Britain's new government led by Prime Minister, Rishi Sunak, on Thursday ruled out moving the UK Embassy in Israel from Tel Aviv to Jerusalem, Anadolu News Agency reports.
The idea of such a move was voiced during former Prime Minister Liz Truss's Tory leadership contest and a review into the matter was ordered by her after becoming premier.
"It has been looked at," a government spokesperson told reporters. "There are no plans to move the British embassy," she added.
Husam Zomlot, Palestinian Ambassador to the UK, thanked "the government, opposition parties, faith leaders, activists and members of the public whose efforts have helped keep the UK in line with international law on the matter."
"The question about the location of the UK's Embassy should never have been asked in the first place," he said.
Zomlot added: "There is much work to be done to create a conducive environment for peace in the Middle East and make amends for the historic injustice caused by the Balfour Declaration, 105 years ago.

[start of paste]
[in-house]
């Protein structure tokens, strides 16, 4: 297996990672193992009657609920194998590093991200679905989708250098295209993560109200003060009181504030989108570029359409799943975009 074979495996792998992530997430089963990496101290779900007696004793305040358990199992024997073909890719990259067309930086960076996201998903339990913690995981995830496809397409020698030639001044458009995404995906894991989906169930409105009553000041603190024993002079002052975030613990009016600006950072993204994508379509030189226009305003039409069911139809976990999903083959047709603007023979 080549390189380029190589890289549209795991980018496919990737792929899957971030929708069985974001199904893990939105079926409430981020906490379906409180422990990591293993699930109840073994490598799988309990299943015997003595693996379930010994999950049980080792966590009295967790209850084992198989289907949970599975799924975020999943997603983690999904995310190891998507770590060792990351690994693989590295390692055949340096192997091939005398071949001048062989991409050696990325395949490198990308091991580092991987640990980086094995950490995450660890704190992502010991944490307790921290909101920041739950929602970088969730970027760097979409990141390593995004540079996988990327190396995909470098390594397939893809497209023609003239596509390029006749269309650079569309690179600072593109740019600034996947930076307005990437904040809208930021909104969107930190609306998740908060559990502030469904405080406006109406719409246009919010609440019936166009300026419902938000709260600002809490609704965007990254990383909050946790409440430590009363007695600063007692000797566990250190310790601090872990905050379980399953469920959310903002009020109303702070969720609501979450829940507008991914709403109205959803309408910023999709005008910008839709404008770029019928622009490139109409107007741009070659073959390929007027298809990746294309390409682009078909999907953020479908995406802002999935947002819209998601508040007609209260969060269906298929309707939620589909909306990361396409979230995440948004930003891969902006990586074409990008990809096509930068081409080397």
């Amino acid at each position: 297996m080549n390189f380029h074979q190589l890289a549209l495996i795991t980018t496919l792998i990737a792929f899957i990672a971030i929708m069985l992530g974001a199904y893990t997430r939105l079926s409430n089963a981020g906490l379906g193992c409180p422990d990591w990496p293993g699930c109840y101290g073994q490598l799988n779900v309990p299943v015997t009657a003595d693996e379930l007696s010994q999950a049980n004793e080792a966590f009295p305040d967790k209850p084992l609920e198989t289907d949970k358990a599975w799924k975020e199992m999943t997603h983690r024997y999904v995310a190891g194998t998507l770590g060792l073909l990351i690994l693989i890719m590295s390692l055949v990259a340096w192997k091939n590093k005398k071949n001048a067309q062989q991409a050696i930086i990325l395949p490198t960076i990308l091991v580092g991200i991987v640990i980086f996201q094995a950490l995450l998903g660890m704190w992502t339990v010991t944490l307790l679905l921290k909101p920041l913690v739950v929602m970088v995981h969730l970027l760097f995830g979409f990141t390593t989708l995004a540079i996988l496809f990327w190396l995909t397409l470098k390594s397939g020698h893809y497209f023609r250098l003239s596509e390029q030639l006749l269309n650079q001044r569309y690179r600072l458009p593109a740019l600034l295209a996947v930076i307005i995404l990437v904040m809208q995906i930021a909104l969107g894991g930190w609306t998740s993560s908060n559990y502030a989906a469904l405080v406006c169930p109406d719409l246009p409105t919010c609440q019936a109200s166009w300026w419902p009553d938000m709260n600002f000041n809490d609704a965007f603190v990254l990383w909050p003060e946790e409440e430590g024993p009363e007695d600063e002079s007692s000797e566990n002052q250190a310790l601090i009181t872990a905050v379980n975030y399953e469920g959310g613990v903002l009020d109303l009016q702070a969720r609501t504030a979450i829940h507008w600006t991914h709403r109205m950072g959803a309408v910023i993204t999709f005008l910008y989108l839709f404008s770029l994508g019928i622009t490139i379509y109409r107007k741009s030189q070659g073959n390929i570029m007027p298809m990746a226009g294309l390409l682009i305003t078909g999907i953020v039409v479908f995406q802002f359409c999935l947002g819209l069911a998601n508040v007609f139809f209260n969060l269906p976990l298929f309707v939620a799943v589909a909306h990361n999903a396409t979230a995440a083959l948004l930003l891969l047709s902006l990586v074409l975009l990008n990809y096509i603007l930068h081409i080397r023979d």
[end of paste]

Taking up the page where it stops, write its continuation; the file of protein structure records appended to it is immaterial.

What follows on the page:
"We call on the British government to play an active role, recognise the State of Palestine, affirm the UK's support for the rights of Palestinian refugees, ban all illegal goods and products from settlements in Occupied Territories and sanction companies working in and profiting from them."
Last month, Christian Church leaders in Jerusalem voiced concern over British plans to relocate the UK Embassy from Tel Aviv to the occupied city.
In a statement, the Council of the Patriarchs and Heads of the Churches in Jerusalem said it noted "with grave concern the recent call" of Truss to review the embassy's location.
Jerusalem remains at the heart of the Israel-Palestine conflict, with Palestinians hoping East Jerusalem, now occupied by Israel, might eventually serve as the capital of a future Palestinian state.
READ: Palestinian Forum in Britain calls on government to apologise for Balfour Declaration